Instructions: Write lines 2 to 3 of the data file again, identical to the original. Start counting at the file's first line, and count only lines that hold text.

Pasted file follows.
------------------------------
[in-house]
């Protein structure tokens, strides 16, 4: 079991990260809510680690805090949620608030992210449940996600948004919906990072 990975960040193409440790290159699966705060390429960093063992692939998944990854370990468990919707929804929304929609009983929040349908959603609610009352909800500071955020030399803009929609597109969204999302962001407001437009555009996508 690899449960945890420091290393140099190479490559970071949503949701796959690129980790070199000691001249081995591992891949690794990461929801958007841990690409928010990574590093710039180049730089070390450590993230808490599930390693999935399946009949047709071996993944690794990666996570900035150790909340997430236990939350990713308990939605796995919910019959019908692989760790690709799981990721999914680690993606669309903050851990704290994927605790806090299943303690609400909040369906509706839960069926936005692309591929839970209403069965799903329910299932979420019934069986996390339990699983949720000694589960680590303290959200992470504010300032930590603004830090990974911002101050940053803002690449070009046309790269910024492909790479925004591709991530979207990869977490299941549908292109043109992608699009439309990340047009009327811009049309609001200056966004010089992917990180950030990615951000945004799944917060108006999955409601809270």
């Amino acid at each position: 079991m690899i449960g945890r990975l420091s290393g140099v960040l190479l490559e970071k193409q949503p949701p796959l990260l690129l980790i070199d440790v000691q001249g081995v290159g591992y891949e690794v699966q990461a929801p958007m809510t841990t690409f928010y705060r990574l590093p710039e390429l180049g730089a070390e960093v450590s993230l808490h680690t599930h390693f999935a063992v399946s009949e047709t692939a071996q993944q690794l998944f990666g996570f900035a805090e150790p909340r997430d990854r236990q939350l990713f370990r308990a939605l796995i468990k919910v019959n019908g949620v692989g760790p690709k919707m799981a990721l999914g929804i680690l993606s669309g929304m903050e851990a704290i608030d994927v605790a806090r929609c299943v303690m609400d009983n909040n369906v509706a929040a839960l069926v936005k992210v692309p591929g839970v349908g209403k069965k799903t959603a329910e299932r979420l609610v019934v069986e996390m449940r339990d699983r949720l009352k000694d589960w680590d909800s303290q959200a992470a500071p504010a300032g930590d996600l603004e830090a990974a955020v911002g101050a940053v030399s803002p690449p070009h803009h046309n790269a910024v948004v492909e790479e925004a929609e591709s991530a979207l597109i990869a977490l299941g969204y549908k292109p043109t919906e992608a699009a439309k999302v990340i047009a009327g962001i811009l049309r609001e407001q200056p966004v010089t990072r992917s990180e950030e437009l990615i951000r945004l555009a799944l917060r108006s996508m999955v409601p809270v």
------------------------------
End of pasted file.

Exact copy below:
């Protein structure tokens, strides 16, 4: 079991990260809510680690805090949620608030992210449940996600948004919906990072 990975960040193409440790290159699966705060390429960093063992692939998944990854370990468990919707929804929304929609009983929040349908959603609610009352909800500071955020030399803009929609597109969204999302962001407001437009555009996508 690899449960945890420091290393140099190479490559970071949503949701796959690129980790070199000691001249081995591992891949690794990461929801958007841990690409928010990574590093710039180049730089070390450590993230808490599930390693999935399946009949047709071996993944690794990666996570900035150790909340997430236990939350990713308990939605796995919910019959019908692989760790690709799981990721999914680690993606669309903050851990704290994927605790806090299943303690609400909040369906509706839960069926936005692309591929839970209403069965799903329910299932979420019934069986996390339990699983949720000694589960680590303290959200992470504010300032930590603004830090990974911002101050940053803002690449070009046309790269910024492909790479925004591709991530979207990869977490299941549908292109043109992608699009439309990340047009009327811009049309609001200056966004010089992917990180950030990615951000945004799944917060108006999955409601809270």
């Amino acid at each position: 079991m690899i449960g945890r990975l420091s290393g140099v960040l190479l490559e970071k193409q949503p949701p796959l990260l690129l980790i070199d440790v000691q001249g081995v290159g591992y891949e690794v699966q990461a929801p958007m809510t841990t690409f928010y705060r990574l590093p710039e390429l180049g730089a070390e960093v450590s993230l808490h680690t599930h390693f999935a063992v399946s009949e047709t692939a071996q993944q690794l998944f990666g996570f900035a805090e150790p909340r997430d990854r236990q939350l990713f370990r308990a939605l796995i468990k919910v019959n019908g949620v692989g760790p690709k919707m799981a990721l999914g929804i680690l993606s669309g929304m903050e851990a704290i608030d994927v605790a806090r929609c299943v303690m609400d009983n909040n369906v509706a929040a839960l069926v936005k992210v692309p591929g839970v349908g209403k069965k799903t959603a329910e299932r979420l609610v019934v069986e996390m449940r339990d699983r949720l009352k000694d589960w680590d909800s303290q959200a992470a500071p504010a300032g930590d996600l603004e830090a990974a955020v911002g101050a940053v030399s803002p690449p070009h803009h046309n790269a910024v948004v492909e790479e925004a929609e591709s991530a979207l597109i990869a977490l299941g969204y549908k292109p043109t919906e992608a699009a439309k999302v990340i047009a009327g962001i811009l049309r609001e407001q200056p966004v010089t990072r992917s990180e950030e437009l990615i951000r945004l555009a799944l917060r108006s996508m999955v409601p809270v």